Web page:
Alejandro Durán’s photographs are so intriguing they almost make me think that littering is a great idea. That is, until I realize that the beauty in waste has only been found through his selective eye and thoughtful arrangements.
The colourful waste items of Durán’s project, Washed Up, addresses the issue of pollution that has made its way across the ocean to the shores of Sian Ka’an, Mexico’s largest federally-protected reserve. This remarkable swatch of land is home to the world’s second largest coastal barrier reef.
Durán has been working on his site-specific work since this past February. Using coloured plastics he mimics nature, with the waste washing as though waves had pushed them, or drifting through creek beds as if they were water. In his work, he uses a mix of natural and artificial light, blurring the line between what might be natural and what has been constructed, sculptured.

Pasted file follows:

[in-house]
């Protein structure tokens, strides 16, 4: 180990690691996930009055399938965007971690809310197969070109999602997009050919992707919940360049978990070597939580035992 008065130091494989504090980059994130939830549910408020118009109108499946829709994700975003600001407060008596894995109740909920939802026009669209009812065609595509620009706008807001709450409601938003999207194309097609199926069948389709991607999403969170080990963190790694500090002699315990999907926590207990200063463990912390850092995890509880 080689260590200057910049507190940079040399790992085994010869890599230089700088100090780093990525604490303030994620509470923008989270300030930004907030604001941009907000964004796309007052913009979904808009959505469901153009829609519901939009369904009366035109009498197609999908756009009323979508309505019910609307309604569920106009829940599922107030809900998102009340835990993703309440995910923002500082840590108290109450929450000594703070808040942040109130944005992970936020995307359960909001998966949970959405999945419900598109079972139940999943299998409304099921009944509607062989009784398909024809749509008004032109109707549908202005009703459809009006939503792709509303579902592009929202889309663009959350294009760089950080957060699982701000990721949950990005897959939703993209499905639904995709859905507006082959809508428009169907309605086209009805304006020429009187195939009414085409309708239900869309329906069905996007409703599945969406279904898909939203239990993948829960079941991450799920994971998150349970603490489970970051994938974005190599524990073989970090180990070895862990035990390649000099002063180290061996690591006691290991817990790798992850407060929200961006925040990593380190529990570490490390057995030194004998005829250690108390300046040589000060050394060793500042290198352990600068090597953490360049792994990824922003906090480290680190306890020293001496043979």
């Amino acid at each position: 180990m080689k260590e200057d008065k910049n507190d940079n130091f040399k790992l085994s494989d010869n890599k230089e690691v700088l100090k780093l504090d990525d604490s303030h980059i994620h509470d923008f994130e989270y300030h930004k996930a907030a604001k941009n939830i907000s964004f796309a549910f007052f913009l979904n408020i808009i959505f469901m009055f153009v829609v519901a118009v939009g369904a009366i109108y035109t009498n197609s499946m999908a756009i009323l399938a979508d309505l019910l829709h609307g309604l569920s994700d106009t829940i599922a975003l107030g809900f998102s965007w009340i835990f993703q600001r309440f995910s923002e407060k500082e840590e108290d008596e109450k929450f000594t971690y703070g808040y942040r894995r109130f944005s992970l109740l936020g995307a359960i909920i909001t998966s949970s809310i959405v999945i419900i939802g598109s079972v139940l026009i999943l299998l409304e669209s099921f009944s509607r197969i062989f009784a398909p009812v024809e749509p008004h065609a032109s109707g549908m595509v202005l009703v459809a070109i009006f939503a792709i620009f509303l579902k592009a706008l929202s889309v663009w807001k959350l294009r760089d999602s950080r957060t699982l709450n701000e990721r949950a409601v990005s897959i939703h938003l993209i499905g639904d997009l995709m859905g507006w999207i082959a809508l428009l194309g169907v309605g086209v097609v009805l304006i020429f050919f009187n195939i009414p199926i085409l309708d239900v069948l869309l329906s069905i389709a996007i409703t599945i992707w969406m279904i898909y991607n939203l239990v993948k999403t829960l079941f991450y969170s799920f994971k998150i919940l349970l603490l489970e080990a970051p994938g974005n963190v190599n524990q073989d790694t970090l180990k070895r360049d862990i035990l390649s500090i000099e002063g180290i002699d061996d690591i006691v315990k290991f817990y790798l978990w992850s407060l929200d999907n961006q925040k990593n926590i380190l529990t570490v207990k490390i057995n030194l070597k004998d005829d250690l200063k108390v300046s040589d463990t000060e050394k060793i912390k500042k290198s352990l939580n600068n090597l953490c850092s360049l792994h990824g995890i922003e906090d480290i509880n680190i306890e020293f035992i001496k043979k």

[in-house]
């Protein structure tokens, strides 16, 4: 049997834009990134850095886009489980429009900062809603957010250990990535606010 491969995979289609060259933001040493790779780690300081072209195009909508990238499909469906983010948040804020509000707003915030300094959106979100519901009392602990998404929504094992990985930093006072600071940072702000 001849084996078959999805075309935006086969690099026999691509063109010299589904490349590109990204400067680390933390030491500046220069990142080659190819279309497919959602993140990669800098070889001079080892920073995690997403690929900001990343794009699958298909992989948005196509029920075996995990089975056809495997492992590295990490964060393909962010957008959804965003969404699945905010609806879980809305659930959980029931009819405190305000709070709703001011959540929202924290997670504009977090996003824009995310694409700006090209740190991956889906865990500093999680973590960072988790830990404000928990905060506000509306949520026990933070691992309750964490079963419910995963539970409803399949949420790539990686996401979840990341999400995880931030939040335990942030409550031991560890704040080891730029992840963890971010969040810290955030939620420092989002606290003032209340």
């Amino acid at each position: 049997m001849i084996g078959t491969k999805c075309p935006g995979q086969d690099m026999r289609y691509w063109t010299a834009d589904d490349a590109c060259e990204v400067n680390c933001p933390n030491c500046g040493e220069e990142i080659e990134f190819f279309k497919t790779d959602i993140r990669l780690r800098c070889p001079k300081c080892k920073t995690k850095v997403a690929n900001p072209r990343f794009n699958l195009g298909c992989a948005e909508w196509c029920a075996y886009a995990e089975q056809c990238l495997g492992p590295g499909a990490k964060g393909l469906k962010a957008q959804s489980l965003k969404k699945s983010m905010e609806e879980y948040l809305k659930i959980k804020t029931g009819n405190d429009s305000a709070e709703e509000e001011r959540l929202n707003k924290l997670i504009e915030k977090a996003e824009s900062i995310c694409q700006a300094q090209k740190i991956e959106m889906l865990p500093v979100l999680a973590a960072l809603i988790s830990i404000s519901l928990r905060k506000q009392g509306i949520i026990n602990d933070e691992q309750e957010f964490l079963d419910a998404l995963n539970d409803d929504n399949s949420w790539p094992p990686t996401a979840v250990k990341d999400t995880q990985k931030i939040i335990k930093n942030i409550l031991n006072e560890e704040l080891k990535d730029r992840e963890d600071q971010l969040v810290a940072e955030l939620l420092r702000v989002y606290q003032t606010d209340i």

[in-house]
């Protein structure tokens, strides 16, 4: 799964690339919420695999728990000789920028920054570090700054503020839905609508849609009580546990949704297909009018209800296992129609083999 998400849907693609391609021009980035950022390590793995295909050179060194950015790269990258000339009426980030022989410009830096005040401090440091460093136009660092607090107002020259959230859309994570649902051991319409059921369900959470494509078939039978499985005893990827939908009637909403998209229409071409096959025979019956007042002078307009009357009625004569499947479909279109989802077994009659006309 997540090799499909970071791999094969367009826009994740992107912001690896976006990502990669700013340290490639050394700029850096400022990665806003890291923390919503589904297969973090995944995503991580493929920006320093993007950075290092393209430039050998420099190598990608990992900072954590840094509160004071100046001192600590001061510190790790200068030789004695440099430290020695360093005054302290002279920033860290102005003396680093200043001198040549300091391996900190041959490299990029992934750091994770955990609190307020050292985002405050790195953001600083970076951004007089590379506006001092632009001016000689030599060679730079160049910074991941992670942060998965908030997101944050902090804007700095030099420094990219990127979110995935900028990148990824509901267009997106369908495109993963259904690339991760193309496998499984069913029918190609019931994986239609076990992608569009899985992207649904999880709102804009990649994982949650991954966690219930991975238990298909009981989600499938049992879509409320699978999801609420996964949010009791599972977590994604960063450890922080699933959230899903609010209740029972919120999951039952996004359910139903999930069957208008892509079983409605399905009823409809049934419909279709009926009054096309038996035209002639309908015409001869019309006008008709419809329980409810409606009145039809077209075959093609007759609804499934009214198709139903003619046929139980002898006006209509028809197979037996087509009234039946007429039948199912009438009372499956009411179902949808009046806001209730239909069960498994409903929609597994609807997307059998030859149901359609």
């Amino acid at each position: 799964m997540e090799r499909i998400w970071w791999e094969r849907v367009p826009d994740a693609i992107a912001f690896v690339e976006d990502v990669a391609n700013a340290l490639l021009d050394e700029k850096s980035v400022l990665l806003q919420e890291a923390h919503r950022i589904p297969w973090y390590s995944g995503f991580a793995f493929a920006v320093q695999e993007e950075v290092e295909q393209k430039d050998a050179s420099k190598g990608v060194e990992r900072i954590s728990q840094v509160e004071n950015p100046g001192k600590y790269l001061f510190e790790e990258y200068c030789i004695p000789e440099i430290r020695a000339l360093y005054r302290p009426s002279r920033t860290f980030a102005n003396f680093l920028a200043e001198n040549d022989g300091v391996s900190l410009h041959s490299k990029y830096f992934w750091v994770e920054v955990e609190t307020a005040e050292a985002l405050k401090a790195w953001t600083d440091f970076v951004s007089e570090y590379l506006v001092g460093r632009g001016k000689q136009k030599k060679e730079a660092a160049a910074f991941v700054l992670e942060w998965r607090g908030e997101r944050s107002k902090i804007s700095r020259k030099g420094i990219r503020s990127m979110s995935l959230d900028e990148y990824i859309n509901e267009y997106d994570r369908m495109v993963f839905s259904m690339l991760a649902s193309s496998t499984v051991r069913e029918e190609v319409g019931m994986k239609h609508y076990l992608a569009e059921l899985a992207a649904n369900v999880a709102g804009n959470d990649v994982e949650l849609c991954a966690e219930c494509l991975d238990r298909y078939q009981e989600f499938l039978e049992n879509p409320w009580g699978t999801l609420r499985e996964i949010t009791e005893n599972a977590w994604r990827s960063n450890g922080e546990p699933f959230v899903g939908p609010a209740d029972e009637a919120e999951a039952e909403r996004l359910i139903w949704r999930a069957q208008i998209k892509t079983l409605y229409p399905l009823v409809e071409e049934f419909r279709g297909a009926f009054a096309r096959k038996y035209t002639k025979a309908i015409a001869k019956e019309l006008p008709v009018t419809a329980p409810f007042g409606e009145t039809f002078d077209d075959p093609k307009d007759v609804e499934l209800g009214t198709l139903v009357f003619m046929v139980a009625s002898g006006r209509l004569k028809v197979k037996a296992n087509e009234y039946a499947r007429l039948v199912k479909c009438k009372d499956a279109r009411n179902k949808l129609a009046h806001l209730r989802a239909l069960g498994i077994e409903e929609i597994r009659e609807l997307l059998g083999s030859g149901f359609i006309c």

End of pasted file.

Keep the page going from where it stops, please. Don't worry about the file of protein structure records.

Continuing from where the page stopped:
“The photo series depicts a new form of colonization by consumerism,” explains Durán’s project statement, “where even undeveloped land is not safe from the far-reaching impact of our disposable culture.”